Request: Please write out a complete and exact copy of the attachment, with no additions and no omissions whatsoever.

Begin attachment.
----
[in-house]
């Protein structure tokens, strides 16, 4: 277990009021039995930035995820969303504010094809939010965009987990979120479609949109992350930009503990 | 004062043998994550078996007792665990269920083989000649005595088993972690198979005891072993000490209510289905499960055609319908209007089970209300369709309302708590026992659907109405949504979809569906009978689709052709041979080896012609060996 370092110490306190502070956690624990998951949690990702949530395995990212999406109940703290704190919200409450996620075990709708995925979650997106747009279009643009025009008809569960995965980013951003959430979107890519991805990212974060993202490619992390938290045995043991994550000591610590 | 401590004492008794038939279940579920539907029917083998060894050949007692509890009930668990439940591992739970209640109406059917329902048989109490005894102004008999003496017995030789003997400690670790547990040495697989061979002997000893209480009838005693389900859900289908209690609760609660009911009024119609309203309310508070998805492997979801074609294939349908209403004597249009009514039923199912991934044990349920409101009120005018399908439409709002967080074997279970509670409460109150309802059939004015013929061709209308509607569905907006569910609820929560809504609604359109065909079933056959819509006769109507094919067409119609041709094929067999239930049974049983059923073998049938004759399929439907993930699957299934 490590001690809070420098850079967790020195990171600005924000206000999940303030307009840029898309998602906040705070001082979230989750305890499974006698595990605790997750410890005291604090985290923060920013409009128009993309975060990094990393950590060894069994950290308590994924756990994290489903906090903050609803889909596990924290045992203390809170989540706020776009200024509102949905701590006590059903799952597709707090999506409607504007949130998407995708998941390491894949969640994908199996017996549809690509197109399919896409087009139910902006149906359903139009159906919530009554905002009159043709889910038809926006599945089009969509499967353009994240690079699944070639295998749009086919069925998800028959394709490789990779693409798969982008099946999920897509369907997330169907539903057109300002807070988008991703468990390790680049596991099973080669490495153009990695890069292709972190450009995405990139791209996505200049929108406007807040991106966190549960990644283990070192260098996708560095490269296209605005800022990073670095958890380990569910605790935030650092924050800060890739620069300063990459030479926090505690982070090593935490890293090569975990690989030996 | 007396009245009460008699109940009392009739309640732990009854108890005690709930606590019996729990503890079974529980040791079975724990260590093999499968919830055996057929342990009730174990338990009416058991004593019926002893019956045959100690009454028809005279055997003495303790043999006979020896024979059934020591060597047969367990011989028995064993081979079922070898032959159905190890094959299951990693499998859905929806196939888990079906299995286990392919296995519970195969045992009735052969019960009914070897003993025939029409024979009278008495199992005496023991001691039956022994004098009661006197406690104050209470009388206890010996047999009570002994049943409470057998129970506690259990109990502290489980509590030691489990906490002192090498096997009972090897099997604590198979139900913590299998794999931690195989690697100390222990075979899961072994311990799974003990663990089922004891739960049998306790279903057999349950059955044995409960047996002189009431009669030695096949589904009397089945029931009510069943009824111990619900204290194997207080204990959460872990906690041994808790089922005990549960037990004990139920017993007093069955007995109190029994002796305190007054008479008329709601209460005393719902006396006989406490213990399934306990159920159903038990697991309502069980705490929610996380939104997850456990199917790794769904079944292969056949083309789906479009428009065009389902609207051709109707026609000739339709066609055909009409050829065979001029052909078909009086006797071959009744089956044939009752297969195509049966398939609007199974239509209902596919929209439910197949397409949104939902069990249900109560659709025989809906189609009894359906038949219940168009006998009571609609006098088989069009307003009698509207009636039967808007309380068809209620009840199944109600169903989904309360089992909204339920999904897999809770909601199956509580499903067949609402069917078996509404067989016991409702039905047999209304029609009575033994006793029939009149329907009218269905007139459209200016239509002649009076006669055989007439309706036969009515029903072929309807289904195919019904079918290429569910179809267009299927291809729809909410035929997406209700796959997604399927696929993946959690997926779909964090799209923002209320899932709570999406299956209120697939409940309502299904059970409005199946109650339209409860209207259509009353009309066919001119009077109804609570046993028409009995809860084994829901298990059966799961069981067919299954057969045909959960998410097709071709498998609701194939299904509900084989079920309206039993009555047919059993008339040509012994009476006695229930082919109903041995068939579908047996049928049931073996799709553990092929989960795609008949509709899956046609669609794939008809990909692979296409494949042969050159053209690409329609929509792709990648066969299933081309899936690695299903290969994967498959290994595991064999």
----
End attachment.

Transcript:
[in-house]
């Protein structure tokens, strides 16, 4: 277990009021039995930035995820969303504010094809939010965009987990979120479609949109992350930009503990 | 004062043998994550078996007792665990269920083989000649005595088993972690198979005891072993000490209510289905499960055609319908209007089970209300369709309302708590026992659907109405949504979809569906009978689709052709041979080896012609060996 370092110490306190502070956690624990998951949690990702949530395995990212999406109940703290704190919200409450996620075990709708995925979650997106747009279009643009025009008809569960995965980013951003959430979107890519991805990212974060993202490619992390938290045995043991994550000591610590 | 401590004492008794038939279940579920539907029917083998060894050949007692509890009930668990439940591992739970209640109406059917329902048989109490005894102004008999003496017995030789003997400690670790547990040495697989061979002997000893209480009838005693389900859900289908209690609760609660009911009024119609309203309310508070998805492997979801074609294939349908209403004597249009009514039923199912991934044990349920409101009120005018399908439409709002967080074997279970509670409460109150309802059939004015013929061709209308509607569905907006569910609820929560809504609604359109065909079933056959819509006769109507094919067409119609041709094929067999239930049974049983059923073998049938004759399929439907993930699957299934 490590001690809070420098850079967790020195990171600005924000206000999940303030307009840029898309998602906040705070001082979230989750305890499974006698595990605790997750410890005291604090985290923060920013409009128009993309975060990094990393950590060894069994950290308590994924756990994290489903906090903050609803889909596990924290045992203390809170989540706020776009200024509102949905701590006590059903799952597709707090999506409607504007949130998407995708998941390491894949969640994908199996017996549809690509197109399919896409087009139910902006149906359903139009159906919530009554905002009159043709889910038809926006599945089009969509499967353009994240690079699944070639295998749009086919069925998800028959394709490789990779693409798969982008099946999920897509369907997330169907539903057109300002807070988008991703468990390790680049596991099973080669490495153009990695890069292709972190450009995405990139791209996505200049929108406007807040991106966190549960990644283990070192260098996708560095490269296209605005800022990073670095958890380990569910605790935030650092924050800060890739620069300063990459030479926090505690982070090593935490890293090569975990690989030996 | 007396009245009460008699109940009392009739309640732990009854108890005690709930606590019996729990503890079974529980040791079975724990260590093999499968919830055996057929342990009730174990338990009416058991004593019926002893019956045959100690009454028809005279055997003495303790043999006979020896024979059934020591060597047969367990011989028995064993081979079922070898032959159905190890094959299951990693499998859905929806196939888990079906299995286990392919296995519970195969045992009735052969019960009914070897003993025939029409024979009278008495199992005496023991001691039956022994004098009661006197406690104050209470009388206890010996047999009570002994049943409470057998129970506690259990109990502290489980509590030691489990906490002192090498096997009972090897099997604590198979139900913590299998794999931690195989690697100390222990075979899961072994311990799974003990663990089922004891739960049998306790279903057999349950059955044995409960047996002189009431009669030695096949589904009397089945029931009510069943009824111990619900204290194997207080204990959460872990906690041994808790089922005990549960037990004990139920017993007093069955007995109190029994002796305190007054008479008329709601209460005393719902006396006989406490213990399934306990159920159903038990697991309502069980705490929610996380939104997850456990199917790794769904079944292969056949083309789906479009428009065009389902609207051709109707026609000739339709066609055909009409050829065979001029052909078909009086006797071959009744089956044939009752297969195509049966398939609007199974239509209902596919929209439910197949397409949104939902069990249900109560659709025989809906189609009894359906038949219940168009006998009571609609006098088989069009307003009698509207009636039967808007309380068809209620009840199944109600169903989904309360089992909204339920999904897999809770909601199956509580499903067949609402069917078996509404067989016991409702039905047999209304029609009575033994006793029939009149329907009218269905007139459209200016239509002649009076006669055989007439309706036969009515029903072929309807289904195919019904079918290429569910179809267009299927291809729809909410035929997406209700796959997604399927696929993946959690997926779909964090799209923002209320899932709570999406299956209120697939409940309502299904059970409005199946109650339209409860209207259509009353009309066919001119009077109804609570046993028409009995809860084994829901298990059966799961069981067919299954057969045909959960998410097709071709498998609701194939299904509900084989079920309206039993009555047919059993008339040509012994009476006695229930082919109903041995068939579908047996049928049931073996799709553990092929989960795609008949509709899956046609669609794939008809990909692979296409494949042969050159053209690409329609929509792709990648066969299933081309899936690695299903290969994967498959290994595991064999």